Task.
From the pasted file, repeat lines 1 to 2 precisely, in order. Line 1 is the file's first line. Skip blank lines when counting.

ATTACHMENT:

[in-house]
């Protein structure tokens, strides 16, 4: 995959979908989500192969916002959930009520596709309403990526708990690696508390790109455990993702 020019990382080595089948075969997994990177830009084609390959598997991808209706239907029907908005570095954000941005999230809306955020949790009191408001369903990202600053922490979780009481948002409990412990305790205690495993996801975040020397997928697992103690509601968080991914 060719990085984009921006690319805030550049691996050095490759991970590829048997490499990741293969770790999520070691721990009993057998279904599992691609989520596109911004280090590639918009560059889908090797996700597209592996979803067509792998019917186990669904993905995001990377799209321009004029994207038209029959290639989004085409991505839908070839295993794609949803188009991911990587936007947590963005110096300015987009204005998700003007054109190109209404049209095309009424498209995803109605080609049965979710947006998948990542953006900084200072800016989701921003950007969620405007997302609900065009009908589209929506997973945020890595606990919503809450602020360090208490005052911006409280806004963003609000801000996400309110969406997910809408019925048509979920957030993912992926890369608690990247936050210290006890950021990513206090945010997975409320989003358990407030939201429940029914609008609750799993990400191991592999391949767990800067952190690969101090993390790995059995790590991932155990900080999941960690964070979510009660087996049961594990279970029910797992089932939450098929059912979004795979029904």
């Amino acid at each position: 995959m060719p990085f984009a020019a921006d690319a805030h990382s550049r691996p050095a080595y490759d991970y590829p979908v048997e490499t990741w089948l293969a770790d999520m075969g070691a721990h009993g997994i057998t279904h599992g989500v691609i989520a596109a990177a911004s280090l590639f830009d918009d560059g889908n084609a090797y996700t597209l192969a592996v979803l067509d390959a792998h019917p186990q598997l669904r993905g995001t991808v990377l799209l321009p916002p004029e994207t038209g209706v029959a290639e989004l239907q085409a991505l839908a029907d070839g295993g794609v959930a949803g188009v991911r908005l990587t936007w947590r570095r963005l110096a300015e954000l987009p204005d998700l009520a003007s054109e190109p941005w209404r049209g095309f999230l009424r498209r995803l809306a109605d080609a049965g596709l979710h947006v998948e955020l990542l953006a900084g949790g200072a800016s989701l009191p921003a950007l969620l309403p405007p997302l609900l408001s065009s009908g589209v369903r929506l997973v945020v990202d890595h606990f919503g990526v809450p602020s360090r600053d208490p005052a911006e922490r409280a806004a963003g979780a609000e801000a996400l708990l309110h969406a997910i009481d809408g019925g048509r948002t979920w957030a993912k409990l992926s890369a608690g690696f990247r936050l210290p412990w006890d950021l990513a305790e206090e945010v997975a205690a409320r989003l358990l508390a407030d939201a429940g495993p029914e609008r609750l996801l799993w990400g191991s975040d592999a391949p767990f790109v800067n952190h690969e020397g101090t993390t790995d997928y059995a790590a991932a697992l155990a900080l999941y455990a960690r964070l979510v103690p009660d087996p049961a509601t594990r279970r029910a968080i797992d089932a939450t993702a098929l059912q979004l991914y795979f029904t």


[in-house]
């Protein structure tokens, strides 16, 4: 995959979908989500192969916002959930009520596709309403990526708990690696508390790109455990993702 020019990382080595089948075969997994990177830009084609390959598997991808209706239907029907908005570095954000941005999230809306955020949790009191408001369903990202600053922490979780009481948002409990412990305790205690495993996801975040020397997928697992103690509601968080991914 060719990085984009921006690319805030550049691996050095490759991970590829048997490499990741293969770790999520070691721990009993057998279904599992691609989520596109911004280090590639918009560059889908090797996700597209592996979803067509792998019917186990669904993905995001990377799209321009004029994207038209029959290639989004085409991505839908070839295993794609949803188009991911990587936007947590963005110096300015987009204005998700003007054109190109209404049209095309009424498209995803109605080609049965979710947006998948990542953006900084200072800016989701921003950007969620405007997302609900065009009908589209929506997973945020890595606990919503809450602020360090208490005052911006409280806004963003609000801000996400309110969406997910809408019925048509979920957030993912992926890369608690990247936050210290006890950021990513206090945010997975409320989003358990407030939201429940029914609008609750799993990400191991592999391949767990800067952190690969101090993390790995059995790590991932155990900080999941960690964070979510009660087996049961594990279970029910797992089932939450098929059912979004795979029904």